My new Italian Collection is inspired by my love of Capri, and the regional cuisine played an important role in product formulation. One of the ingredients I’m most excited about in my new Olio per il Corpo is tomato extract. Tomatoes are heavily featured in Capri’s foods and are an abundant source of a powerhouse antioxidant called lycopene.
Lycopene can only be absorbed from outside sources, since your body doesn’t produce its own. When eaten, it gets distributed throughout the body but most winds up in organs such as the liver. Very little dietary lycopene actually reaches the skin. Fortunately, lycopene’s small molecular size and lipid-solubility mean that it can be readily absorbed through skin—especially in an oil base such as Olio per il Corpo.
When used on skin, lycopene’s antioxidant properties protect against free radical damage caused by pollution, smoke, alcohol, and other environmental factors. It also inhibits an enzyme responsible for collagen breakdown, so using lycopene-rich products can help maintain smooth, youthful skin. Additionally, its anti-inflammatory qualities help soothe sensitive skin.
Most notably, lycopene also has a natural resistance to UV radiation. The same attributes that keep the tomato plant from getting scorched in the sun can also help you avoid sunspots and uneven skin tone. It doesn’t provide sufficient protection on its own, but it’s a great companion to regular SPF usage and helps further prevent signs of sun-induced damage.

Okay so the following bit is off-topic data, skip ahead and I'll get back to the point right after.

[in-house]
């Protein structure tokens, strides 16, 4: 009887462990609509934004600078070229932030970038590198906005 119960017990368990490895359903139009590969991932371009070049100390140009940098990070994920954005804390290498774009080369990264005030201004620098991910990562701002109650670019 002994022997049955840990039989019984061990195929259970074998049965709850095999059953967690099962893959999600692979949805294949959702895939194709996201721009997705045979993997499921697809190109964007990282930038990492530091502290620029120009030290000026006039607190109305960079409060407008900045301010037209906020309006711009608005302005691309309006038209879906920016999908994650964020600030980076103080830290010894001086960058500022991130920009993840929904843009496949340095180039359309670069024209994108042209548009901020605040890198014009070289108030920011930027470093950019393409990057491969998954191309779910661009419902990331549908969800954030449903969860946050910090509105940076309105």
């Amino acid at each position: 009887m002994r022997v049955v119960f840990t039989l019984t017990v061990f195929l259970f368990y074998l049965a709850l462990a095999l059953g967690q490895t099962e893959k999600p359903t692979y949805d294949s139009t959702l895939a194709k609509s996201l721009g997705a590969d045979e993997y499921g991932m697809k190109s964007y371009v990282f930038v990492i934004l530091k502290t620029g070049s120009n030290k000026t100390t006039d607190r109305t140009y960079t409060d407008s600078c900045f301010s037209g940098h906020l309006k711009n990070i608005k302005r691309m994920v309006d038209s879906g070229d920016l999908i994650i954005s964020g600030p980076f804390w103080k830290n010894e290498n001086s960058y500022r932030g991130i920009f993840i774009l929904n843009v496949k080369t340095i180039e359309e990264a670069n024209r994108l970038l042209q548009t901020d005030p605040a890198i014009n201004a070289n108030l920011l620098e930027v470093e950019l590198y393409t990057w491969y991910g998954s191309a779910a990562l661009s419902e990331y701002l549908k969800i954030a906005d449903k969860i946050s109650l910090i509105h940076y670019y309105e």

I’m incredibly proud of my new Italian Collection products, and I hope you enjoy the Olio per il Corpo just a little bit more knowing the inspiration behind it. I look forward to sharing more Italian Collection launches with you in the near future!
I have to admit, I’m not a huge fan of DIY skincare. In the zeitgeist of Pinterest, DIY skincare recipes were a dime a dozen and often featured risky ingredients like undiluted lemon or lime juice. As a general rule, I wouldn’t recommend making DIY cleansers or DIY leave-on products such as serums or moisturizers—especially homemade SPF products. It’s virtually impossible to ensure the proper dispersion of SPF actives in a homemade base, which leads to uneven protection. For this and countless other reasons related to safety and efficacy, no one should attempt to make SPF at home. Full stop.
Masks, however, don’t carry the same doom-and-gloom consequences. They’re a great way to experiment with DIY skincare. Mixing your own mask feels fun and experimental, plus it allows you to customize the proportion of ingredients to suit your own needs. In the winter months, I like a mask that adds some much-needed moisture and gentle exfoliation. It helps alleviate winter dryness and lends a glow to tired, dull skin. For one of my favorite recipes, I mix the following ingredients in a small bowl:
5 Tbsp full-fat Greek yogurt
2 tsp honey
1 Tbsp pumpkin puree
Optional: add 5-6 drops of facial oil or Hydrate facial serum
The yogurt base features lactic acid for gentle exfoliation, plus the fat content helps protect the skin from moisture loss. Honey is a strong humectant for plump, hydrated skin and has fantastic anti-microbial properties. Finally, the enzymatic action from the pumpkin puree enhances the mask’s exfoliating effects and packs a powerful antioxidant punch. Pumpkin is a fantastic source of beta-carotene, along with skin-loving vitamins A, C, and E.
This simple, three-ingredient mask makes a wonderful weekly treatment on its own, but you can also enhance it with your preferred skincare products. I like adding 5-6 drops of facial oil for more emollient moisture when my skin is extra-dry. Alternatively, if I want something a bit lighter that leaves my skin bouncy and hydrated, I might swap that oil out for some Hydrate Facial Serum. These steps are completely optional and can be tailored to your preferences.